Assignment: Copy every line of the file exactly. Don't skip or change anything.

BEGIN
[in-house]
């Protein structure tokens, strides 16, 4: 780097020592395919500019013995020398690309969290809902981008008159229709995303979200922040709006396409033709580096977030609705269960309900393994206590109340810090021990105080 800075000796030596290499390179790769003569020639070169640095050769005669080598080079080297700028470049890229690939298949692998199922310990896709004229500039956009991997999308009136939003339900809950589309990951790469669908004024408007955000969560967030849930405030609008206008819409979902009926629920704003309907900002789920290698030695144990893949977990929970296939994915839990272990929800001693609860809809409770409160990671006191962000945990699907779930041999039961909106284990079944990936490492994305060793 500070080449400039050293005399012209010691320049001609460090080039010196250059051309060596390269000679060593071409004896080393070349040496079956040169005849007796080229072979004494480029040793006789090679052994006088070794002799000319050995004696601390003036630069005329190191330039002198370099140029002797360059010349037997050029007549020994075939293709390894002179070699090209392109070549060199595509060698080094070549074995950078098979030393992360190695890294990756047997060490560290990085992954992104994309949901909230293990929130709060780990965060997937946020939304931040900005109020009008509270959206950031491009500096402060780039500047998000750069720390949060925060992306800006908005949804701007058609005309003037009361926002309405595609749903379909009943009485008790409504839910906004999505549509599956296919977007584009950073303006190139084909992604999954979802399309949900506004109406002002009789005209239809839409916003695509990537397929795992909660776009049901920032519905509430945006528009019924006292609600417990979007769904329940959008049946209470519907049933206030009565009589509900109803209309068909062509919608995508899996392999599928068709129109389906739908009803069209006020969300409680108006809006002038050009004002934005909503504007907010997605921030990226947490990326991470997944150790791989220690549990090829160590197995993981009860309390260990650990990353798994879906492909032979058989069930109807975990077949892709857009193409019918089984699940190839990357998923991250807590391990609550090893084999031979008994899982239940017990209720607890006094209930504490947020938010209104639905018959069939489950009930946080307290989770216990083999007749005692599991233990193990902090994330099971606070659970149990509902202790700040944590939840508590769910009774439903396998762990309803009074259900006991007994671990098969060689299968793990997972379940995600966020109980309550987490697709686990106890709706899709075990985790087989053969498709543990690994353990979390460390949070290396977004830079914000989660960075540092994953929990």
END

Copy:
[in-house]
């Protein structure tokens, strides 16, 4: 780097020592395919500019013995020398690309969290809902981008008159229709995303979200922040709006396409033709580096977030609705269960309900393994206590109340810090021990105080 800075000796030596290499390179790769003569020639070169640095050769005669080598080079080297700028470049890229690939298949692998199922310990896709004229500039956009991997999308009136939003339900809950589309990951790469669908004024408007955000969560967030849930405030609008206008819409979902009926629920704003309907900002789920290698030695144990893949977990929970296939994915839990272990929800001693609860809809409770409160990671006191962000945990699907779930041999039961909106284990079944990936490492994305060793 500070080449400039050293005399012209010691320049001609460090080039010196250059051309060596390269000679060593071409004896080393070349040496079956040169005849007796080229072979004494480029040793006789090679052994006088070794002799000319050995004696601390003036630069005329190191330039002198370099140029002797360059010349037997050029007549020994075939293709390894002179070699090209392109070549060199595509060698080094070549074995950078098979030393992360190695890294990756047997060490560290990085992954992104994309949901909230293990929130709060780990965060997937946020939304931040900005109020009008509270959206950031491009500096402060780039500047998000750069720390949060925060992306800006908005949804701007058609005309003037009361926002309405595609749903379909009943009485008790409504839910906004999505549509599956296919977007584009950073303006190139084909992604999954979802399309949900506004109406002002009789005209239809839409916003695509990537397929795992909660776009049901920032519905509430945006528009019924006292609600417990979007769904329940959008049946209470519907049933206030009565009589509900109803209309068909062509919608995508899996392999599928068709129109389906739908009803069209006020969300409680108006809006002038050009004002934005909503504007907010997605921030990226947490990326991470997944150790791989220690549990090829160590197995993981009860309390260990650990990353798994879906492909032979058989069930109807975990077949892709857009193409019918089984699940190839990357998923991250807590391990609550090893084999031979008994899982239940017990209720607890006094209930504490947020938010209104639905018959069939489950009930946080307290989770216990083999007749005692599991233990193990902090994330099971606070659970149990509902202790700040944590939840508590769910009774439903396998762990309803009074259900006991007994671990098969060689299968793990997972379940995600966020109980309550987490697709686990106890709706899709075990985790087989053969498709543990690994353990979390460390949070290396977004830079914000989660960075540092994953929990």